I have to ask: how do you keep coming up with all those food-based names, puns, and powers, and how far afield do you have to look for those as the series continues? (I definitely didn’t expect to see someone called Raymond Kulolo, for instance; I didn’t think anyone outside Hawaii knew what kulolo was!)
JL: It’s a challenge, every issue, and for some issues it is easier than others. Actually, when Chu travels outside the US it gets easier to find foreign food names. Sometimes it feels like I have exhausted all the English names. (And I’m not sure anyone outside Hawaii DOES know what kulolo is!)
What is your writing process like, both in general and for Chew in particular?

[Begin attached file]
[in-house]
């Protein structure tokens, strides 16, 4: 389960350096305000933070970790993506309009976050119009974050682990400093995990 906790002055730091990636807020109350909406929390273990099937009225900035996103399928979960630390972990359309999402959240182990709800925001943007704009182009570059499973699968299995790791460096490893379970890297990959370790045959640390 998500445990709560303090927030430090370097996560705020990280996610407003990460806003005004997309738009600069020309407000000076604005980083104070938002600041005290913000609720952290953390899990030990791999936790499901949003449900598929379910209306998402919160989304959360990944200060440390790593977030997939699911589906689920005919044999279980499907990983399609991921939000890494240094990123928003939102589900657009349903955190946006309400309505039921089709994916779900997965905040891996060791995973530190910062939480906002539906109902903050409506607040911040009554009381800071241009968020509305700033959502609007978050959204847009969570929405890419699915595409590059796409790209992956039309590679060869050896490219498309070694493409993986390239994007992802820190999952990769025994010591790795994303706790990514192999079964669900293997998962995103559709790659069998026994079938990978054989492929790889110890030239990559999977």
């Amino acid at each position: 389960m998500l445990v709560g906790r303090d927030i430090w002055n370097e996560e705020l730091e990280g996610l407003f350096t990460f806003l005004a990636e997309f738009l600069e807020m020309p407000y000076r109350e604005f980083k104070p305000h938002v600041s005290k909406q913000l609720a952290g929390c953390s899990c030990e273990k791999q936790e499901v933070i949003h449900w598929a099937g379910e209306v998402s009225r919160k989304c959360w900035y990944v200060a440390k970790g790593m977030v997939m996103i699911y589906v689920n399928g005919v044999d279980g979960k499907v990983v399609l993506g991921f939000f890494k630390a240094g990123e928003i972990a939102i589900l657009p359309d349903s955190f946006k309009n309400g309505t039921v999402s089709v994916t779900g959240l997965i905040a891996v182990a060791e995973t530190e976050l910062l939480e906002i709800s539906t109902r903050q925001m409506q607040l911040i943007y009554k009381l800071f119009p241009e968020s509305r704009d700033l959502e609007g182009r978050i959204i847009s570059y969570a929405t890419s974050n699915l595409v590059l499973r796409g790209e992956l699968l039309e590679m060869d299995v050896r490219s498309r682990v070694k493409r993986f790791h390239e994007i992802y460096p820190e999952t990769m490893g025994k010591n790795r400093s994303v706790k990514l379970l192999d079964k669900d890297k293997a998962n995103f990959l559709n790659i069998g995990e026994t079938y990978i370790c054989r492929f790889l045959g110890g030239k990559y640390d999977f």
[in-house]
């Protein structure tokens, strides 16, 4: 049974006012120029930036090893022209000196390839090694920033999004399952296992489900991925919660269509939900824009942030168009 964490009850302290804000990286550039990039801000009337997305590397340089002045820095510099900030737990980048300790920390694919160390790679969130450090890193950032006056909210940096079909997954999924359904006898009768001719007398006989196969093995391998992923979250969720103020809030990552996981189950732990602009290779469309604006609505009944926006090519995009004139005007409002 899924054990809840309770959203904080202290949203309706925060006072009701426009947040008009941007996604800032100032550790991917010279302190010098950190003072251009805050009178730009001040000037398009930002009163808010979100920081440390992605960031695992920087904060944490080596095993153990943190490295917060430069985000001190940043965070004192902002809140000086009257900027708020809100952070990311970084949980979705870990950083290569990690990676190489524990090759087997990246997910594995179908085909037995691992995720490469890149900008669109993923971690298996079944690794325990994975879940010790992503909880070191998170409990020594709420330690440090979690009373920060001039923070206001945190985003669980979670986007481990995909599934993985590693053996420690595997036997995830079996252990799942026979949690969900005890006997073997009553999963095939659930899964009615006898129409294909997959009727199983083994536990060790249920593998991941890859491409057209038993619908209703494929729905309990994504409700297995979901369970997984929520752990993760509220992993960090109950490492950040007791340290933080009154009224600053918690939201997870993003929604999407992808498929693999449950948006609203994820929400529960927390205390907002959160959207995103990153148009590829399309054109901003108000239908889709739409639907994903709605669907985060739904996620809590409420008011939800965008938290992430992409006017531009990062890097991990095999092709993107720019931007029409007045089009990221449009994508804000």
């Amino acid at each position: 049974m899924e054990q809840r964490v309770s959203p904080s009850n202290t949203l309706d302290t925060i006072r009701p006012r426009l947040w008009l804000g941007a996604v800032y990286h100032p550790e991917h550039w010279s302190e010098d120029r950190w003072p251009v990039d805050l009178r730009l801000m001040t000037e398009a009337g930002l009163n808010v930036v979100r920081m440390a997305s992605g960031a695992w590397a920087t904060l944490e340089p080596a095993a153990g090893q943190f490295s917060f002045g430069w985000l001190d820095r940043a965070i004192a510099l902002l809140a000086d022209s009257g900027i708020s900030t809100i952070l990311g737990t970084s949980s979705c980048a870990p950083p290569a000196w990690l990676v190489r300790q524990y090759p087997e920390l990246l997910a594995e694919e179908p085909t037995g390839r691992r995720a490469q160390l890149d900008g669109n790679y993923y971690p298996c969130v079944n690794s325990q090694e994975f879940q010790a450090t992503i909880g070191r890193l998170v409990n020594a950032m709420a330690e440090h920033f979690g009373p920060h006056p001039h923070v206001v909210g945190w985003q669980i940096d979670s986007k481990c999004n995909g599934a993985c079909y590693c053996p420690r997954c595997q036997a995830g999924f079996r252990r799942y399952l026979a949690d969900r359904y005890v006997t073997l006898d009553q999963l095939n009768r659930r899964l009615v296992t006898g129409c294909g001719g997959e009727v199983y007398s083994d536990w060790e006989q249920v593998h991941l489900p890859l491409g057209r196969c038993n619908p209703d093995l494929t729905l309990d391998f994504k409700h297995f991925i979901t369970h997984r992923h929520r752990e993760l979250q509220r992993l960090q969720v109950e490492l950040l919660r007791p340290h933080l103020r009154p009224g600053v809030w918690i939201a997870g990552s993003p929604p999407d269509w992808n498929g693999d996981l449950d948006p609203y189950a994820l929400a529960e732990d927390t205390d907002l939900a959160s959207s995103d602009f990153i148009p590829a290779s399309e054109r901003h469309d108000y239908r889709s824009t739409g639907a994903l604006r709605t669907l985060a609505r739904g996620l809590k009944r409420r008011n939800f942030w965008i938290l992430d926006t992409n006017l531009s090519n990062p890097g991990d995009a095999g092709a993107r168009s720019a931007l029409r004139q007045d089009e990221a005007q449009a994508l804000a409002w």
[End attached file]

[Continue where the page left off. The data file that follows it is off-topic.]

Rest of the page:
JL: It’s pure torture, 90% misery and 10% elation, followed by exhaustion and a few days of video game playing to recharge for the next script. Right now I am playing Plants Vs. Zombies: Garden Warfare nonstop… while I should be writing the next Poyo special.
In terms of the creative process, what are the differences between working on a creator-owned series and working on existing characters for large companies, such as Batman for DC?
JL: Well, you have an editor there, so you only have to worry about your deadline, not the rest of the time. And there is a lot more compromise, and rolling with the punches. I think as an ex-editor [for Wildstorm]I was especially ready for this, because you have to be ready to change and weave in order to match what is going on in other books. In the end, you just have to remember Batman is not yours. You are working for a company, and there are certain expectations that go along with that. But really, I think if you just respect the character and its audience, as well as being flexible, you’ll find it is a pleasant experience.